New Episode of the Minds on Manufacturing Podcast Discusses the Growing Need for Gender Diversity
The latest episode of the Minds on Manufacturing podcast focuses on the benefits of getting more women into manufacturing jobs, which would spur innovation and growth for individual businesses, the manufacturing industry, and the U.S. economy.
Manufacturing executives rank talent as the top driver of manufacturing competitiveness, yet women are a huge pool of untapped talent. Women make up about 47 percent of the overall U.S. workforce, but only 29 percent of the manufacturing workforce, according to U.S. Bureau of Labor and Statistics.
That gap has had serious implications as the manufacturing industry faces a continued shortage of skilled workers.
Titled The Diversity Dividend, the new episode features interviews with:
• Lindsey Lawton, a Minnesota college student pursuing a career in welding
• Allison Grealis, president of Women in Manufacturing, the only national trade association for women in the industry
• Joy Abbitt, territory manager for a machinery dealer who has excelled in male-dominated fields her entire career, including as an avionics technician on F-18 Super Hornets in the U.S. Navy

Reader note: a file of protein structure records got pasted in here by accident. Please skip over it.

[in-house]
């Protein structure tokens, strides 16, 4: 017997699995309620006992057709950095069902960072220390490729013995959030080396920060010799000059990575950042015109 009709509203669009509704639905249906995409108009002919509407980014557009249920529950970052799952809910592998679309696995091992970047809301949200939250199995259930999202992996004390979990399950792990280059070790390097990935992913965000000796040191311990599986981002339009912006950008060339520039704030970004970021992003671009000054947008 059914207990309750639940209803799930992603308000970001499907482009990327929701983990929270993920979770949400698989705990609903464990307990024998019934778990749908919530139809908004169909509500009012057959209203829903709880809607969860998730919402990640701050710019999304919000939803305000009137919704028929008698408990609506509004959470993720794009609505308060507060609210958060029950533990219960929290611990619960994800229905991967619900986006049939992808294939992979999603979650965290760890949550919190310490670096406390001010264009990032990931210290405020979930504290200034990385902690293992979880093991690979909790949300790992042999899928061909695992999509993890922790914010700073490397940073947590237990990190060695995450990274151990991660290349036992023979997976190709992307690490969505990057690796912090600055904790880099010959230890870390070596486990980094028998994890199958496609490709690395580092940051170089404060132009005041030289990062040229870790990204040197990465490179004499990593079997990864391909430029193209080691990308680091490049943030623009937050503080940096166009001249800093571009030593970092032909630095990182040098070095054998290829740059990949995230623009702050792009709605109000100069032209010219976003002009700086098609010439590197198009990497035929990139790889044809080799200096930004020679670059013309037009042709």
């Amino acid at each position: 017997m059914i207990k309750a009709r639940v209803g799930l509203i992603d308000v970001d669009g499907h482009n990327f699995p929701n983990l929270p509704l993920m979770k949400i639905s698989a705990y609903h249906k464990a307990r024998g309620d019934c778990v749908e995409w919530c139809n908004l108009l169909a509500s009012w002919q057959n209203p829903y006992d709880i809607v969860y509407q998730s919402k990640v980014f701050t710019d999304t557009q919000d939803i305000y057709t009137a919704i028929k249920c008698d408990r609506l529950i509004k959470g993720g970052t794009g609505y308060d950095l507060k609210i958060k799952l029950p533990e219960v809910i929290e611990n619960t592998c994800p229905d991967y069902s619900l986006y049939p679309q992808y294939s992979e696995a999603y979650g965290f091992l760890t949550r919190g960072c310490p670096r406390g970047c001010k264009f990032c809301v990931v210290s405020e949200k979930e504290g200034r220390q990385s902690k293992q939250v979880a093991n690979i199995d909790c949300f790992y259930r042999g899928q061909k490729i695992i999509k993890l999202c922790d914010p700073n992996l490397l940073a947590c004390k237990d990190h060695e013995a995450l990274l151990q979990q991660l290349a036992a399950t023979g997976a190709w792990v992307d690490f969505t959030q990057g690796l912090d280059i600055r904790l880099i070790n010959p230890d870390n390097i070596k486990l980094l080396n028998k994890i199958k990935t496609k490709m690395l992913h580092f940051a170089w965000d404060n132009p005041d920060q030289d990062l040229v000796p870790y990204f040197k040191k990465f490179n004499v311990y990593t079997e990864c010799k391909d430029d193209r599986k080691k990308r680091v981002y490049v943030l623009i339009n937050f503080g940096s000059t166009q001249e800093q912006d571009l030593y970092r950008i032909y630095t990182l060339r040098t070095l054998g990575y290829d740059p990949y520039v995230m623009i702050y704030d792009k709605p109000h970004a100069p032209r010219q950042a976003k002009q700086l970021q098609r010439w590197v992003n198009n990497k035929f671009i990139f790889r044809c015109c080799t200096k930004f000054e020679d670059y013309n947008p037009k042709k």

Grealis said research has consistently shown that manufacturing companies with more diverse workforces and leadership groups are more innovative and competitive. “Diverse companies are just more profitable,” Grealis said. “They have higher revenue and are better at capturing new markets. But it’s not just that, these companies are setting themselves up to be leaders far into the future. That’s because research also shows that young people, job seekers of today and tomorrow, are looking for a diverse workforce.”
According to Glassdoor, 76 percent of job seekers and employees say that a diverse workforce is an important factor when evaluating companies and job offers.
Lawton said exposing all high school students to typically male-dominated jobs is key to attracting young women into fields like welding.
“I made my very first spark the first semester of my freshman year of high school,” she said. “My high school has a well-developed welding program. My older brother took it and told me to try it. I didn’t really even know these jobs were possible.”
Abbitt, who is now the Florida territory manager for BluTec Machinery, said her mechanical aptitude opened up the opportunity to work as an avionics technician on Navy fighter jets on the U.S.S. Carl Vinson.
While working in a male-dominated industry can be intimidating, being knowledgeable and confident goes a long way, she said.
“I do think it can be intimidating to go into certain typical male professions,” she said. “It can be challenging and difficult but one of the most rewarding things is succeeding in that environment.”